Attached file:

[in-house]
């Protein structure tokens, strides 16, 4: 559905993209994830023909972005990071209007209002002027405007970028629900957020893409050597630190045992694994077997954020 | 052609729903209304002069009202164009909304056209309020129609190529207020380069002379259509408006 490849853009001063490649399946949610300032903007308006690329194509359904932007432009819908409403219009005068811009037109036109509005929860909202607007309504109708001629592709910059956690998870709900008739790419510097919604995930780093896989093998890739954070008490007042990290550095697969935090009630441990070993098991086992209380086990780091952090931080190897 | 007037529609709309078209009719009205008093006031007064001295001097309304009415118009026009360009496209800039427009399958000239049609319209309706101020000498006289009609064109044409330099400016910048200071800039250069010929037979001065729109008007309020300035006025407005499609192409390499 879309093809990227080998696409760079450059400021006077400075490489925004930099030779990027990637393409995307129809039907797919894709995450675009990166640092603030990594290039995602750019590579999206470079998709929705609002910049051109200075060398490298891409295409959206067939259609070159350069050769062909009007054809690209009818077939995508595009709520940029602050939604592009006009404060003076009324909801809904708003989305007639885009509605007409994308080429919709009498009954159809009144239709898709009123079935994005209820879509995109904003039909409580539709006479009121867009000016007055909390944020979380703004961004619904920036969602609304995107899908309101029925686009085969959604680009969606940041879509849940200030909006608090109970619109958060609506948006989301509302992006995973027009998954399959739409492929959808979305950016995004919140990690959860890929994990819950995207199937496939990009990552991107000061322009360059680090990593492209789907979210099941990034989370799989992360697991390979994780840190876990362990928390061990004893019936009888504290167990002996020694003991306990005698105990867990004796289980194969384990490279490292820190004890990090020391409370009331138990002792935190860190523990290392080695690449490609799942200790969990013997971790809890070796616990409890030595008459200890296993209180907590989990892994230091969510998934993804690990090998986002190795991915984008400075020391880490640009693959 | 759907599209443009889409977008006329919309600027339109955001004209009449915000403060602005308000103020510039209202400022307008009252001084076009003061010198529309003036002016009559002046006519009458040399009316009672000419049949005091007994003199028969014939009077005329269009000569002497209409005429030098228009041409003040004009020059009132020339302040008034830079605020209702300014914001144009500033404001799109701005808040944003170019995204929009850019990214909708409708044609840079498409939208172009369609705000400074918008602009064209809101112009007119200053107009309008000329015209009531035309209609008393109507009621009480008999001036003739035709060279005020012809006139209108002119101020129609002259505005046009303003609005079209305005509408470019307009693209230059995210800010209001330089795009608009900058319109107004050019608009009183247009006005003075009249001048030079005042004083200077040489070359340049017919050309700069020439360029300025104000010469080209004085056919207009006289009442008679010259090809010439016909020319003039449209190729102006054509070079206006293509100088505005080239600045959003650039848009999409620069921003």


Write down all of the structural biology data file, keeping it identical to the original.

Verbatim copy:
[in-house]
């Protein structure tokens, strides 16, 4: 559905993209994830023909972005990071209007209002002027405007970028629900957020893409050597630190045992694994077997954020 | 052609729903209304002069009202164009909304056209309020129609190529207020380069002379259509408006 490849853009001063490649399946949610300032903007308006690329194509359904932007432009819908409403219009005068811009037109036109509005929860909202607007309504109708001629592709910059956690998870709900008739790419510097919604995930780093896989093998890739954070008490007042990290550095697969935090009630441990070993098991086992209380086990780091952090931080190897 | 007037529609709309078209009719009205008093006031007064001295001097309304009415118009026009360009496209800039427009399958000239049609319209309706101020000498006289009609064109044409330099400016910048200071800039250069010929037979001065729109008007309020300035006025407005499609192409390499 879309093809990227080998696409760079450059400021006077400075490489925004930099030779990027990637393409995307129809039907797919894709995450675009990166640092603030990594290039995602750019590579999206470079998709929705609002910049051109200075060398490298891409295409959206067939259609070159350069050769062909009007054809690209009818077939995508595009709520940029602050939604592009006009404060003076009324909801809904708003989305007639885009509605007409994308080429919709009498009954159809009144239709898709009123079935994005209820879509995109904003039909409580539709006479009121867009000016007055909390944020979380703004961004619904920036969602609304995107899908309101029925686009085969959604680009969606940041879509849940200030909006608090109970619109958060609506948006989301509302992006995973027009998954399959739409492929959808979305950016995004919140990690959860890929994990819950995207199937496939990009990552991107000061322009360059680090990593492209789907979210099941990034989370799989992360697991390979994780840190876990362990928390061990004893019936009888504290167990002996020694003991306990005698105990867990004796289980194969384990490279490292820190004890990090020391409370009331138990002792935190860190523990290392080695690449490609799942200790969990013997971790809890070796616990409890030595008459200890296993209180907590989990892994230091969510998934993804690990090998986002190795991915984008400075020391880490640009693959 | 759907599209443009889409977008006329919309600027339109955001004209009449915000403060602005308000103020510039209202400022307008009252001084076009003061010198529309003036002016009559002046006519009458040399009316009672000419049949005091007994003199028969014939009077005329269009000569002497209409005429030098228009041409003040004009020059009132020339302040008034830079605020209702300014914001144009500033404001799109701005808040944003170019995204929009850019990214909708409708044609840079498409939208172009369609705000400074918008602009064209809101112009007119200053107009309008000329015209009531035309209609008393109507009621009480008999001036003739035709060279005020012809006139209108002119101020129609002259505005046009303003609005079209305005509408470019307009693209230059995210800010209001330089795009608009900058319109107004050019608009009183247009006005003075009249001048030079005042004083200077040489070359340049017919050309700069020439360029300025104000010469080209004085056919207009006289009442008679010259090809010439016909020319003039449209190729102006054509070079206006293509100088505005080239600045959003650039848009999409620069921003």